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2003 - 2007
Prior to Hell in Lamb UC, artist Pedro Vélez had worked with the internet as a collaborative tool and a platform for art and criticism. He co-founded the FGA (Fucking Good Art) with Michael Bulka in 1997 as a “poorly published Xerox zine and online site dedicated to drunken rants and art criticism.”
By 2004, with the collaboration of artist/curator Lena Kuffner, the FGA organized exhibitions for the web, rental spaces, art fairs, and sound compilations, working between Chicago and Puerto Rico.
An FGA-curated group exhibition.
Throughout this time, Vélez’s work sometimes blurred lines between fact and fiction, including a series of postcards announcing fictional exhibitions.
From the series Fake Shows, c. 1997-1999.
Installation view, Hermetic Gallery, Milwaukee, 2000.
Hell in LAMB UC can be seen as a further exercise in networked fiction and a performance of sorts, taking place across multiple MySpace profiles, comment threads and incorporating image, text, and video.
The title Hell in Lamb UC at once references Puerto Rico's colonial history, fraternity/sorority party culture, and religion.
Vélez created four MySpace profiles: Hell in Lamb UC, Ann Lee, Staged Metal Party, and Huntergodfs. The story played out across these profiles, through comments left by each character on the “wall” of another. Each character represent a different facet of The Rum Diary and Vélez' interest in it.
Vélez' Ann Lee character is modeled on the girl avatar from No Ghost Just A Shell that blue-chip artists Pierre Huyghe and Philippe Parreno “bought” the rights to and later “killed.” Vélez uses this character to explore the politics of powerful white men buying/animating/and then determining her fate.
Staged Metal Party references the parties that Vélez used to throw in San Juan, Puerto Rico where he would take pictures. The name also alludes to the death of glam metal band Rant member Robin Cosby’s death by overdose, and excessive party culture more broadly.
The final profile, Huntergodfs, is a reference to Hunter S. Thompson himself.
“Hunter S. Thompson
6/23/2006 8:24 PM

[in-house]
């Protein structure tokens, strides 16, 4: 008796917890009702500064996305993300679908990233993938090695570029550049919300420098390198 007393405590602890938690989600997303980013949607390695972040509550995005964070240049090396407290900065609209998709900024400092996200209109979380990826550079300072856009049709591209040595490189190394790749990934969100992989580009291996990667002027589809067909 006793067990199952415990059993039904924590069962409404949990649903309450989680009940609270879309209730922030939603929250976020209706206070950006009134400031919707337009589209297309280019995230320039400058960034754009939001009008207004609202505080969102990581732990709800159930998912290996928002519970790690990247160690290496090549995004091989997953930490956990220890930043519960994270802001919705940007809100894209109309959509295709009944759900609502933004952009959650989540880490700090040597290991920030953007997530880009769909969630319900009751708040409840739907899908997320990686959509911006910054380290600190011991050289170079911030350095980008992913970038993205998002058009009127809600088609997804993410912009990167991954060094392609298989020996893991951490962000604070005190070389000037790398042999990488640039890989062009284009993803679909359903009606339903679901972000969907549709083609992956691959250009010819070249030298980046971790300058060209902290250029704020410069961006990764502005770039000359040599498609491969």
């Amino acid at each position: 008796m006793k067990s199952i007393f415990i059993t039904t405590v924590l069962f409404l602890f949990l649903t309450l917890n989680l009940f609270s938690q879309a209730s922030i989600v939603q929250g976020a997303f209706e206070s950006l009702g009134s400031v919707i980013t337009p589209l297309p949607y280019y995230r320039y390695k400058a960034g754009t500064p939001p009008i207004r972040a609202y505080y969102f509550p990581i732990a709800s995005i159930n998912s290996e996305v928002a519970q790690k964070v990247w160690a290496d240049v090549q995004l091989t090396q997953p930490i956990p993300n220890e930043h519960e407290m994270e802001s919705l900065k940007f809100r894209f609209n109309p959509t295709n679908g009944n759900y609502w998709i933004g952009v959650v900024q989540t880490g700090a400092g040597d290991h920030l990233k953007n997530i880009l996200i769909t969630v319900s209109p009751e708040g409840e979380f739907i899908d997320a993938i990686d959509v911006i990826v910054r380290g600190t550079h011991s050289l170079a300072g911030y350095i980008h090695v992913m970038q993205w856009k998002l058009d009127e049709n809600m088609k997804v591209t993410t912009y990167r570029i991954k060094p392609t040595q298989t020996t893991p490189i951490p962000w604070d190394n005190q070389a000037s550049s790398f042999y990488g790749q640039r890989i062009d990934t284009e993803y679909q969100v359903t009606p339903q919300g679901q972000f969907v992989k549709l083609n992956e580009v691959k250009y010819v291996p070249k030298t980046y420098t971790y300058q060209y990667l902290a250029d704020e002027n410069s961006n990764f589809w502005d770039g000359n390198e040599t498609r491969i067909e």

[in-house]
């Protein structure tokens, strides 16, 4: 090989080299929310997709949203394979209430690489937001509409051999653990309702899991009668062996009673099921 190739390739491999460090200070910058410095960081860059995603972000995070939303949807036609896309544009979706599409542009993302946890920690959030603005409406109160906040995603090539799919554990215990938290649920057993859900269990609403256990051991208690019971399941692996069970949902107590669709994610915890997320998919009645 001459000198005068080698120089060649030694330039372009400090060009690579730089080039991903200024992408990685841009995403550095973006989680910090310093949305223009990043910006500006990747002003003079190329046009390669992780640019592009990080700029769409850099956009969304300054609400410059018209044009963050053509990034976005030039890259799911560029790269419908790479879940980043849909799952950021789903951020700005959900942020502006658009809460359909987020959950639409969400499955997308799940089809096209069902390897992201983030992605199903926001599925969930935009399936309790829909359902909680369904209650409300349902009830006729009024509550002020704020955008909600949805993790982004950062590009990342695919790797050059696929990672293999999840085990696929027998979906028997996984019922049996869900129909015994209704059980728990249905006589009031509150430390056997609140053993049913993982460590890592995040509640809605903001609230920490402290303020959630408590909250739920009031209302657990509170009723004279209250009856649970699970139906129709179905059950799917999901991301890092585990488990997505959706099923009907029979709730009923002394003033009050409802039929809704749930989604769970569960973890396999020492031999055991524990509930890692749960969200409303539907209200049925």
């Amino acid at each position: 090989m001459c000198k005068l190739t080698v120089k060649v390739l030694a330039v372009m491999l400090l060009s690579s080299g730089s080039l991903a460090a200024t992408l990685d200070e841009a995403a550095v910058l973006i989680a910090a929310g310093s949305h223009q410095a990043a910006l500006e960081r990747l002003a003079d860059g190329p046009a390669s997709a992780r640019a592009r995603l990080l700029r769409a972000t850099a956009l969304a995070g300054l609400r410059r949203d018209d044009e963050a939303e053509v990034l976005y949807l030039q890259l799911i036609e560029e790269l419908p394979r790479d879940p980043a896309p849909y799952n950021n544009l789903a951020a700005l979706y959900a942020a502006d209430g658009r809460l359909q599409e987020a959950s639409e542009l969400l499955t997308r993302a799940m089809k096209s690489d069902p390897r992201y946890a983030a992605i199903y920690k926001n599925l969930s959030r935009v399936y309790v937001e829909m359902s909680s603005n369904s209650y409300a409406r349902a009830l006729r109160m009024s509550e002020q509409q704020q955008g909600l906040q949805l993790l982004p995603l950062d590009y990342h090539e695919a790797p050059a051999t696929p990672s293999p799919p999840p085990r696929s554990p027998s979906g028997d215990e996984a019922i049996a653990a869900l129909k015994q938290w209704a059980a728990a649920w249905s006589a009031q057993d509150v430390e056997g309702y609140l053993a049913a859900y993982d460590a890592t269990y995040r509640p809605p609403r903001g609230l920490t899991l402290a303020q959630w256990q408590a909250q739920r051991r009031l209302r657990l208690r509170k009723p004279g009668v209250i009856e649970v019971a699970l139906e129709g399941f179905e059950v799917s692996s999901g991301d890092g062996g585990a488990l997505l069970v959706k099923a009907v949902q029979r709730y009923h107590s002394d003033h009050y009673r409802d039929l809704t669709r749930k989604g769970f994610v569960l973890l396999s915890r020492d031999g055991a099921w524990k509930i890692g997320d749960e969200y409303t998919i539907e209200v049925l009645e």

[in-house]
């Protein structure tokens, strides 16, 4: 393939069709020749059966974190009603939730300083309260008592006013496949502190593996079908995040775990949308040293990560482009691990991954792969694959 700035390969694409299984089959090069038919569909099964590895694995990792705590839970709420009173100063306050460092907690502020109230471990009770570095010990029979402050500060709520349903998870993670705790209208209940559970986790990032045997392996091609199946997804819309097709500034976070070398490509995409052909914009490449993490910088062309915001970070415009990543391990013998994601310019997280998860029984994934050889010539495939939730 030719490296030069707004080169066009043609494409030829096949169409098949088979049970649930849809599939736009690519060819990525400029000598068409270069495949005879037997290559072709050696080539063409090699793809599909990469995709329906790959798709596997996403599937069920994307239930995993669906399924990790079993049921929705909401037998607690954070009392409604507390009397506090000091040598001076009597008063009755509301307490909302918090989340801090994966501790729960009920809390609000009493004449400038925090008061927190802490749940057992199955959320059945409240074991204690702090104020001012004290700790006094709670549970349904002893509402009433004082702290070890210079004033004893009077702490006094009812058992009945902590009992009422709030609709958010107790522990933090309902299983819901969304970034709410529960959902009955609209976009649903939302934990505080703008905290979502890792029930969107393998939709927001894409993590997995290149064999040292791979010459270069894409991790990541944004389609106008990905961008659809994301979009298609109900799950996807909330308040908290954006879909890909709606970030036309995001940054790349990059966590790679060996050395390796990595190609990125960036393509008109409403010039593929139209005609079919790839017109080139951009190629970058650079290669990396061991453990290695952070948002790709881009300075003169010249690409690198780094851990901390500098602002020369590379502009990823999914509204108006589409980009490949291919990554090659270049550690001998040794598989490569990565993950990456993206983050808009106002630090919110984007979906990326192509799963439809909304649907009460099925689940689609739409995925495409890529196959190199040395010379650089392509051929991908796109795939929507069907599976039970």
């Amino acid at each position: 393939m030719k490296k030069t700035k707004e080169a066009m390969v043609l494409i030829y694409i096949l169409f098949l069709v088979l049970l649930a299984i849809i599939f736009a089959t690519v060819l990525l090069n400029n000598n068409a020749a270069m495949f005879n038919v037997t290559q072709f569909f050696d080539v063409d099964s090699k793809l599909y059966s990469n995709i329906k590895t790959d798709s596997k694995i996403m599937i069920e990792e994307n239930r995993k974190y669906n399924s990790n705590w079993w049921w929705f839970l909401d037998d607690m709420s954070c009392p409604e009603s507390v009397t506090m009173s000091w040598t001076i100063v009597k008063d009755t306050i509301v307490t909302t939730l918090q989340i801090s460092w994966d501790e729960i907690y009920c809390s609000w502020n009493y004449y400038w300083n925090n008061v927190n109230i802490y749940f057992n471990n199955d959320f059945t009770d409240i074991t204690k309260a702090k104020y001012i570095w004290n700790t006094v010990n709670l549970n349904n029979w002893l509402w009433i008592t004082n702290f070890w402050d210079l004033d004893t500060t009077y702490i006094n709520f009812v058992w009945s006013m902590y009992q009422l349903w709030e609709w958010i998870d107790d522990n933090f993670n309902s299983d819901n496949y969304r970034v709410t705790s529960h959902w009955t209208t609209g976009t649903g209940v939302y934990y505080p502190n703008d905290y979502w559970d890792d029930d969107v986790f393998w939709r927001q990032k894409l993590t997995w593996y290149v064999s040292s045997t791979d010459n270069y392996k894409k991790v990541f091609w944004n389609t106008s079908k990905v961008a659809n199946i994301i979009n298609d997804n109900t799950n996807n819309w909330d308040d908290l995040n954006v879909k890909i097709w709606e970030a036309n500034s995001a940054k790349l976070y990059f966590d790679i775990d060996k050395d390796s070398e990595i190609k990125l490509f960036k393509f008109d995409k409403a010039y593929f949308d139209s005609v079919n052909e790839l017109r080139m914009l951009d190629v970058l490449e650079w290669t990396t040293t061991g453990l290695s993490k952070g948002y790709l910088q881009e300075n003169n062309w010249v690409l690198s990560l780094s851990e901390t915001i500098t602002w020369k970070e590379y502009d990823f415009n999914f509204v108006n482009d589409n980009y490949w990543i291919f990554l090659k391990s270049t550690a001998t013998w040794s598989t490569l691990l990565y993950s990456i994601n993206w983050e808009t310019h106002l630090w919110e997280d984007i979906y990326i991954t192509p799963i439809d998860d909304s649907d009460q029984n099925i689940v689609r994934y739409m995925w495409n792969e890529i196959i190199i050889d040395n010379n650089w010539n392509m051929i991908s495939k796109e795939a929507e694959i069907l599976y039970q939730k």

I'm completely confused. For a while it seemed that you wanted literature to be like heavy metal. Heavy metal isn't usually all that smart, but it's passionate, aggressive, sincere, honest, and lacks irony. I could more or less get with that. It seemed right for our post-ironic post 9/11 times. But now you want art to be more like sports? Have you lost your mind?! Sports are all obsessed with competition, corporate sponsorship, advertising, consumerism, and steroid abuse. And you are quoting Nike in your directive to just [fucking] do it? Brother, you have really gone astray.”
Though Hell in Lamb UC departs from the narrative of The Rum Diary, characters and places from the book are referenced in the MySpace work. For example, Ann Lee addresses Chenault–a woman who was abused and raped in Thompson’s book–in various posts.
Vélez carries through The Rum Diary's theme of gendered violence, primarily through Ann Lee’s character. Ann Lee and Chenault overlap extensively, Vélez projects Chenault's situation onto Ann Lee, a fictional avatar who has been subject to symbolic exploitation.
This use of Ann Lee builds on Vélez' larger body of work on the character, specifically artists Pierre Huyghe and Phillipe Parreno purchase of the rights to her likeness. Huyghe, Parreno and other artists used Ann Lee's name and image in a number of works. When they tired of her, they sold her. For years, Vélez produced work that critiqued the artists' use of her image.
Pedro Vélez (with Law Office), Ann Lee Lives!, 2003, c-print and ink
Annlee Lives, installation view (detail) from #TheMonochromaticCritics at the 2014 Whitney Biennial.
In 2003, Vélez exhibited the piece Ann Lee Lives!, a collaboration with the collective Law Office, at the gallery Locus Projects in Miami. This text appears drawn on the work: “Phillippe [sic] + Pierre / You can't kill Ann Lee! / She is alive and well,/in Puerto Rico,/Go fuck yourselves!”
In her book Girlhood and the Plastic Image (p. 81-85), artist, researcher, and educator Heather Warren-Crow praised Vélez for productively complicating the savior narrative created by Huyghe and Parreno around Ann Lee. At the same time, she pointed out that Vélez’ use of Ann Lee was itself paternalistic and instrumentalizing.
Hell in Lamb UC is vulnerable to similar critique, in that it uses images of abused women and sexualized violence as a theme throughout, partly as a metaphor for the victimization of Puerto Rico. (Since the work's production, Vélez has acknowledged that these images were harmful, and has taken some out of circulation.)
Vélez also has noted that he expected viewers to be more upset by these images. Perhaps the lack of outrage was a sign of the times, but in at the same time, the work presents a highly inscrutable narrative. It is difficult to make out Vélez’ stance as he weaves together fact and fiction.
This is in part because Vélez does not stand outside of the work, but incorporates aspects of his own biography. Hell in LAMB UC is a complex portrait of the apparatuses that produce desire, from the art world to MySpace, and the power relations that structure this process. But In the end, it’s perhaps less a scathing critique than an attempt by the artist to understand his own participation in them.